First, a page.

Lightning Process or Dynamic Neural Retraining

A reader asked me to look at the Lightning Process. This is an area that can be emotional for many CFSers .. so I have tended to avoid it. The question was asked, and thus I should attempt to answer it.

“Some people have done Lightning Process or Dynamic Neural Retraining and claim that they are completely or substantially healed, either 3 days later or after several months of continuing the practice.”

My usual response to such is “show me the evidence on PubMed” – I have been reading CFS forums for many years and seen similar claims. I believe that the placebo effect is real — and when the condition is known to flare with stress, a substantial change of attitude (thus reducing stress) actually has the possibility of working for some. But as always on this blog — evidence!!!!

Lightning Process

“The Lightning Process is a 3-day training programme that has recently become available, but no outcome studies have yet been published. It is a non-medical training programme that combines concepts from Neuro-Linguistic Programming, Life Coaching and Osteopathy” [2013].

  • “among 123 newspaper articles. The most frequent statements were positive statements towards alternative treatment Lightning Process (26.2%), negative statements towards evidence-based treatments (22.1%), and positive statements towards other alternative treatment interventions (22.1%).” [2011]
  • “Three of the 5 patients had been diagnosed with chronic fatigue syndrome/myalgic encephalomyelitis (CFS/ME), and all of them have related their unfavorable outcomes to the treatment method called Lightning Process (LP), a 3-day training program designed by British osteopath Phil Parker...One patient expressed that “to follow the advice from the LP instructor eventually became a direct risk to my health….The 3 “worst” cases reported with regard to LP are consistent, and there is reason to suspect a causal relationship.” [2012]
  • Experiences of young people who have undergone the Lightning Process to treat chronic fatigue syndrome/myalgic encephalomyelitis–a qualitative study [2013]. ” Less helpful aspects were the intensity and short duration of the treatment with little follow-up, the secrecy surrounding it, and feelings of being blamed if the treatment did not work.” There were no before and after lab tests done. The evaluation was subjective after the 3 day course (no followup from 1 month or 6 months later)
  • “Conducting randomized controlled trials (RCTs) to investigate an alternative treatment such as LP is feasible and acceptable for children with CFS or ME. Feasibility studies that incorporate qualitative methodology enable changes to be made to trial protocols to improve acceptability to participants.” [2013]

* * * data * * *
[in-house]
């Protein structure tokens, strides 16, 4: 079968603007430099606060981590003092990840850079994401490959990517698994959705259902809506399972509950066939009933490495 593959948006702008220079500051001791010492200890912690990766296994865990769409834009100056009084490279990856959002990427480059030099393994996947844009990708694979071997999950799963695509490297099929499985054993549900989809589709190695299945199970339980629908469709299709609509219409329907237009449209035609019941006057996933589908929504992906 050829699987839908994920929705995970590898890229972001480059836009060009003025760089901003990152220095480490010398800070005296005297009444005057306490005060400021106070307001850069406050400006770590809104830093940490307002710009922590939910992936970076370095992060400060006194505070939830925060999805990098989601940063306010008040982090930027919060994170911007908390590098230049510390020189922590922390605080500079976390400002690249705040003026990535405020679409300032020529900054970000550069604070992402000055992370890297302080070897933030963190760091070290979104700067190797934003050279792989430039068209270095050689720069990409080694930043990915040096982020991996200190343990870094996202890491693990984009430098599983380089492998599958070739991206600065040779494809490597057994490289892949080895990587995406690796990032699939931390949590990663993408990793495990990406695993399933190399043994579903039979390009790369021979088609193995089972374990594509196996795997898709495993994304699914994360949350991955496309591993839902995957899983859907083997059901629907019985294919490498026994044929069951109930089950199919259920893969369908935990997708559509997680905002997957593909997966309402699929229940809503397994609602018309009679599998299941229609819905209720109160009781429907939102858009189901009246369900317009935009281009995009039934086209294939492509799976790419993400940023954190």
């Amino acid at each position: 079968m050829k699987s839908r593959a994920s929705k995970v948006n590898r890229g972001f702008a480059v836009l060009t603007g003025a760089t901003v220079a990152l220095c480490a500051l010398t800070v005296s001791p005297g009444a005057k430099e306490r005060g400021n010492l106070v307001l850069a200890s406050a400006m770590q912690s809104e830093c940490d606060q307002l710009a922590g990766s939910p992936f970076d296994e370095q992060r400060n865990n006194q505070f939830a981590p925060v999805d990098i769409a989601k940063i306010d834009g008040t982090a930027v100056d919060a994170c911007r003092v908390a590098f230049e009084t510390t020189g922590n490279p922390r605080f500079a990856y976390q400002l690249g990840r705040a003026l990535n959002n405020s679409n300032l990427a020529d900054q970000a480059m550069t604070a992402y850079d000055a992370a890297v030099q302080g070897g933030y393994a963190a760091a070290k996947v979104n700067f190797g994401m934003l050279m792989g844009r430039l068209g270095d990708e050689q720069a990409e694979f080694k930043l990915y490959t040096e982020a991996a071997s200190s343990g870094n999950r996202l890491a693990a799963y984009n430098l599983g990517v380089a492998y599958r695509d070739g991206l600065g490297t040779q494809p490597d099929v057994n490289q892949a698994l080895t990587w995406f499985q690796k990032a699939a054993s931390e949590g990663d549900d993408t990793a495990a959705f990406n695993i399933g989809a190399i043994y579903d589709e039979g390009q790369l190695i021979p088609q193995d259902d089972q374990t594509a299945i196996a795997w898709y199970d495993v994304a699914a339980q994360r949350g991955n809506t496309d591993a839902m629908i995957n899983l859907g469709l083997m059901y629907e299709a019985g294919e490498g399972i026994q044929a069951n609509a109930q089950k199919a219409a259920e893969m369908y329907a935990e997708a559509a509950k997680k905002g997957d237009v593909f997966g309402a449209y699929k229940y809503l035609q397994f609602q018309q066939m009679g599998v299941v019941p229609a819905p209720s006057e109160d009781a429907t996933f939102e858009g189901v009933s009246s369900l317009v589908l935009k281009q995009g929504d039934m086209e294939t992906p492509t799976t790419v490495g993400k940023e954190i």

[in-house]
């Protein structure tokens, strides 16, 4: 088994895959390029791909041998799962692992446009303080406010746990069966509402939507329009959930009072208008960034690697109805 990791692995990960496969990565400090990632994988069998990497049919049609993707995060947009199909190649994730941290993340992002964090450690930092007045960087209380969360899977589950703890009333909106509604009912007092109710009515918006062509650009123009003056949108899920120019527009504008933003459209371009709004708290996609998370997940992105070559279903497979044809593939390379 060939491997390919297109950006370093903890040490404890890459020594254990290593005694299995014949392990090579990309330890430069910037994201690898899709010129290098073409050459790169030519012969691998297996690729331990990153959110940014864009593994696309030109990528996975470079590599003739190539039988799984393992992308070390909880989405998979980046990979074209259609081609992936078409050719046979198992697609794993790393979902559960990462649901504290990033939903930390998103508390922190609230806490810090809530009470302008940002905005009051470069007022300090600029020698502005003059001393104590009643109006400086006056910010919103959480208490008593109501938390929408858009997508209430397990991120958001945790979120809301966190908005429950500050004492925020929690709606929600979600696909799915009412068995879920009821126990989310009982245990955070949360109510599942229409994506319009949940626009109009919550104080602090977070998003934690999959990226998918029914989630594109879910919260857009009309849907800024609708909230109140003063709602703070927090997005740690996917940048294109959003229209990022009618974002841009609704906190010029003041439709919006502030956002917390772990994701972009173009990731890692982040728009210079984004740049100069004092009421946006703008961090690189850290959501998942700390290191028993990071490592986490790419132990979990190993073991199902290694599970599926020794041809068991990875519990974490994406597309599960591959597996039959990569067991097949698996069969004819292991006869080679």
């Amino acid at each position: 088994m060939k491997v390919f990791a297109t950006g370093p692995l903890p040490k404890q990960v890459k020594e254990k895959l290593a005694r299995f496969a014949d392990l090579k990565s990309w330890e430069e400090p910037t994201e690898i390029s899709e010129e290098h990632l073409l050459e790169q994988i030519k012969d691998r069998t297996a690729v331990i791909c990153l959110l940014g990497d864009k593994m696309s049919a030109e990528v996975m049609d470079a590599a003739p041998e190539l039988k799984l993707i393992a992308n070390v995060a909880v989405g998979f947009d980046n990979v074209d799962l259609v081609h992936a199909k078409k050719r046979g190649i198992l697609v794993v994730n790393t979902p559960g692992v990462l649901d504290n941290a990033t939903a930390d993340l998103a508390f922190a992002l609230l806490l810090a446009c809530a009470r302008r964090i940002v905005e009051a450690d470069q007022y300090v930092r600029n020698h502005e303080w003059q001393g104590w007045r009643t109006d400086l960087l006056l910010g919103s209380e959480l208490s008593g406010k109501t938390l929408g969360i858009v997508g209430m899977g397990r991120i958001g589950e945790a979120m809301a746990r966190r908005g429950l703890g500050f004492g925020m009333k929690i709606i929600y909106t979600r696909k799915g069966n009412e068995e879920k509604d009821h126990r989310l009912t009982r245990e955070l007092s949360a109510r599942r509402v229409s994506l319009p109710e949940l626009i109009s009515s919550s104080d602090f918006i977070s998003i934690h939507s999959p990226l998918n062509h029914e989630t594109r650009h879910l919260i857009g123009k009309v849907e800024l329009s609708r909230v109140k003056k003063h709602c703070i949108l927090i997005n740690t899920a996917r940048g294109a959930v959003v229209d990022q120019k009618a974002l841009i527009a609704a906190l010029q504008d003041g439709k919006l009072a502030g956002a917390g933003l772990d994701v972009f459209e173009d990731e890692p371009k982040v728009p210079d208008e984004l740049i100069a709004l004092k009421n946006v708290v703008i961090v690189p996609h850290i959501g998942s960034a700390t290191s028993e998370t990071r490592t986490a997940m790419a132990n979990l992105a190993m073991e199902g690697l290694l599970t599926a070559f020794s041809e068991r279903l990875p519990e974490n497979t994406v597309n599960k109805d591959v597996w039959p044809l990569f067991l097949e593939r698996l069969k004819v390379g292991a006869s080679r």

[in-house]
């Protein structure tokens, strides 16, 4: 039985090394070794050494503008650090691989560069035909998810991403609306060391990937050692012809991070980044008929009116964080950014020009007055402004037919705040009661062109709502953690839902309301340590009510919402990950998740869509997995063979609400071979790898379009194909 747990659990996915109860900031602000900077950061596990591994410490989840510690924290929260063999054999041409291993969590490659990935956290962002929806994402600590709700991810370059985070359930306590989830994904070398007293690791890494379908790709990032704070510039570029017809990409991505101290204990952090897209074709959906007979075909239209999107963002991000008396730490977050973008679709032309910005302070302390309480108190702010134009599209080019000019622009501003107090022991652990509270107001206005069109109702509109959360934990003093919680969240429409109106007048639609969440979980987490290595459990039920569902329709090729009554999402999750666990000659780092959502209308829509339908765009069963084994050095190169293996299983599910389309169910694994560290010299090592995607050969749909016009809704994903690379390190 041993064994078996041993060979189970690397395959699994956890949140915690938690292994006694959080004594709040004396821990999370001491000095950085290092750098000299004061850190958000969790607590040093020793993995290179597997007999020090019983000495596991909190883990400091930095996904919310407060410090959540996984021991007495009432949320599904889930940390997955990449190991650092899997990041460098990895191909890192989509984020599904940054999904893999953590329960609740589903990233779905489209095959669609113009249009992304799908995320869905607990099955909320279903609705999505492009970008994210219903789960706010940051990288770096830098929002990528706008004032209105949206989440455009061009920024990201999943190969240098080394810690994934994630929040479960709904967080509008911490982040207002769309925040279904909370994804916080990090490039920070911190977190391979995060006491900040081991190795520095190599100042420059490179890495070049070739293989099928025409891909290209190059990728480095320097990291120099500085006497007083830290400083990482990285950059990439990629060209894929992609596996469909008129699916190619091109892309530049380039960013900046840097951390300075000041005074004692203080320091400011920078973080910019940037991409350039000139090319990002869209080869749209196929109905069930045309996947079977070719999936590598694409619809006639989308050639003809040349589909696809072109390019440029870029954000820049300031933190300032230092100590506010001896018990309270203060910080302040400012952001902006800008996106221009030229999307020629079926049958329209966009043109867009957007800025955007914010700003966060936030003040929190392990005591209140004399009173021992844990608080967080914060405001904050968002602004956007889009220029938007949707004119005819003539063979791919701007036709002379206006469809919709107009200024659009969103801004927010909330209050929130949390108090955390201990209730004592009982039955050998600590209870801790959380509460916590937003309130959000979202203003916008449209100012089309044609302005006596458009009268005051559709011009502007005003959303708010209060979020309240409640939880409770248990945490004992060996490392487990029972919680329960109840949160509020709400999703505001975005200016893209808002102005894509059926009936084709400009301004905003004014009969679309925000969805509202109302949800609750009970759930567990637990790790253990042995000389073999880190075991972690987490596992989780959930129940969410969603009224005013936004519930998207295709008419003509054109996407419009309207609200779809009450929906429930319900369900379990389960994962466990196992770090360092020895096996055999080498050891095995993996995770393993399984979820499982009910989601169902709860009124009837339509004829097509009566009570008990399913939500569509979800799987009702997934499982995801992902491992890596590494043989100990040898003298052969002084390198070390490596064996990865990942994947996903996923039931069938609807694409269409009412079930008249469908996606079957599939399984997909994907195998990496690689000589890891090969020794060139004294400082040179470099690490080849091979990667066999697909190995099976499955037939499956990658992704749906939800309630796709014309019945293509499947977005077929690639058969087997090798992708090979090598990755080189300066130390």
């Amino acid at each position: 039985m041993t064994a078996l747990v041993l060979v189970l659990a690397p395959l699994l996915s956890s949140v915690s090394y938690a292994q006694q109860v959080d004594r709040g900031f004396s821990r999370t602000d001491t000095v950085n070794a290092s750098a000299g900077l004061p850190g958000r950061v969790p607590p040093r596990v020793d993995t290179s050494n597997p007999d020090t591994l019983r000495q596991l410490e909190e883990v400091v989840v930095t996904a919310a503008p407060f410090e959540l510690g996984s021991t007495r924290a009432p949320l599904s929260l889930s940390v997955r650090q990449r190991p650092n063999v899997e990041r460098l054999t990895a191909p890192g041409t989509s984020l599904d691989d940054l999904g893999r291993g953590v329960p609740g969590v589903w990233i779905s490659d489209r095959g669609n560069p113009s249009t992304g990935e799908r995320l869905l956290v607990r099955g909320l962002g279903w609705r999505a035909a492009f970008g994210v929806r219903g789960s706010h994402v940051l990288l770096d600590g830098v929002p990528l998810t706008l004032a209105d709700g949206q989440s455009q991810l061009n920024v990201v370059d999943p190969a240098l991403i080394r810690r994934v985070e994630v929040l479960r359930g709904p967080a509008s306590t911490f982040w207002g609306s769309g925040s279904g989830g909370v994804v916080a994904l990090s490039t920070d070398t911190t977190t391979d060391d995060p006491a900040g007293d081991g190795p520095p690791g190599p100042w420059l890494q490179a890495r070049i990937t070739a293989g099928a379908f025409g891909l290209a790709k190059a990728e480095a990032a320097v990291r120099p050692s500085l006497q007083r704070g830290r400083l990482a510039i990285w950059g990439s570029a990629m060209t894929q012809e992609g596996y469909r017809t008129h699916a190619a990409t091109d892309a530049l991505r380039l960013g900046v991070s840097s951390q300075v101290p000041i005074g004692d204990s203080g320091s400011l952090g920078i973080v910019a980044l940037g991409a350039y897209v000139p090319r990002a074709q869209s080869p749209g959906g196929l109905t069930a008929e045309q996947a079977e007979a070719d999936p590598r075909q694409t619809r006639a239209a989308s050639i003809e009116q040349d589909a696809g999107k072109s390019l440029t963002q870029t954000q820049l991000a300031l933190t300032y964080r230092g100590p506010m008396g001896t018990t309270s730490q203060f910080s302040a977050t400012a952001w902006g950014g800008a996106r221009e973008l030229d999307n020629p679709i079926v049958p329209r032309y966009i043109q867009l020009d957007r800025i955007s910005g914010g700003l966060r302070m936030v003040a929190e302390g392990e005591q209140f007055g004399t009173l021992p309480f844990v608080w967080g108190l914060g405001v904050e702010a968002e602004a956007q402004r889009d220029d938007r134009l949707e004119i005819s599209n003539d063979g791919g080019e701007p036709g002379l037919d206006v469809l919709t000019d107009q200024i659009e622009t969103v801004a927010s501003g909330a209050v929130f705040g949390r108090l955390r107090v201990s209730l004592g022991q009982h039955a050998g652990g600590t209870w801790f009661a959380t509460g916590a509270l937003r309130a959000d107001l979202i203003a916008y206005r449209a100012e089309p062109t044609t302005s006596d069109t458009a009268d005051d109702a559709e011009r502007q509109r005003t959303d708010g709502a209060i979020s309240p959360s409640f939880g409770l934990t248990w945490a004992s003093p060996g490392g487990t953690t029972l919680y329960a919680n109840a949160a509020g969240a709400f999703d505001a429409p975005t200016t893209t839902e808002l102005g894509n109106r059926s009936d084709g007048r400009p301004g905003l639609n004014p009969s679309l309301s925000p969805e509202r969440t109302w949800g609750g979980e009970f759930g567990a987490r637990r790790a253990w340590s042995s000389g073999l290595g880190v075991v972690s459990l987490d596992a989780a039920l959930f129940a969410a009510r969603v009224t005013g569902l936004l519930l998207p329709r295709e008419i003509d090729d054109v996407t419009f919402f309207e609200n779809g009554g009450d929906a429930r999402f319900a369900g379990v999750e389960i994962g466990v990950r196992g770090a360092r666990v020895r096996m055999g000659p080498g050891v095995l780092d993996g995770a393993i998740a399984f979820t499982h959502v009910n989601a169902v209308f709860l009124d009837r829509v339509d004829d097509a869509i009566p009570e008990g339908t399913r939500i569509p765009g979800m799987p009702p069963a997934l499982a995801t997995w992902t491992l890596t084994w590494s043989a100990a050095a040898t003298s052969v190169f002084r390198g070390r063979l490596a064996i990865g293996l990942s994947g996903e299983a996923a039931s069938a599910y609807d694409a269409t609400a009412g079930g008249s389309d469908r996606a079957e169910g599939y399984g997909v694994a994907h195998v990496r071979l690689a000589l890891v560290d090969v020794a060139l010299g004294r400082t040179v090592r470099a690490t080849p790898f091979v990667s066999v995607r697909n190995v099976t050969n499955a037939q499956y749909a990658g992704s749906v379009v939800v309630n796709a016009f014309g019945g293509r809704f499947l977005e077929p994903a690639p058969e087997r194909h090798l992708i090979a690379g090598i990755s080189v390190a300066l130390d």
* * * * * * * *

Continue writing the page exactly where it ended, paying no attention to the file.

• “This study will tell us whether adding the LP to SMC is effective and cost-effective compared to SMC alone. This study will also provide detailed information on the implementation of the LP and SMC.” [2013] The info on this clinical trail is here. The trial site has been taken down. “We have now shown that it is possible to run the study and are planning to convert the study to a randomised trial. Report. We anticipate that this will start in September and will run for a further 8 months.”[2014] – no further study appear to have started.

Bottom Line

There have been no objective results. In a study group of over 150 teenagers, there was not a single report of remission. The study compared the results of Lightening Process to Conventional Specialist Treatment – which is a naive approach. I recall reading studies that the outcome of conventional treatment on a sample of patients was worst than having no treatment (a true placebo test).

The 100% reporting adverse results in an earlier study is also significant. ” and feelings of being blamed if the treatment did not work” raises a great red flag over the reliability of any subjective or interview results. Guilt for non-results will cause people to lie (actually deceive themselves would be a better expression)

For any tests to have objective credit-ability, I believe a SPECT scan before and after the training is needed. SPECT scans show abnormalities in over 75% of CFS patients and thus would be a good, simple, single reference point.  If after the study, the before and after spect scan are given to independent radiologist (with which is which being hidden), the results would likely passing scientific object muster.

There is no evidence on PubMed  that Lightening Process can result in remission. The information from the existing studies strongly suggests that to be creditable, any future study MUST have objective lab results and not just interviews and subjective reports.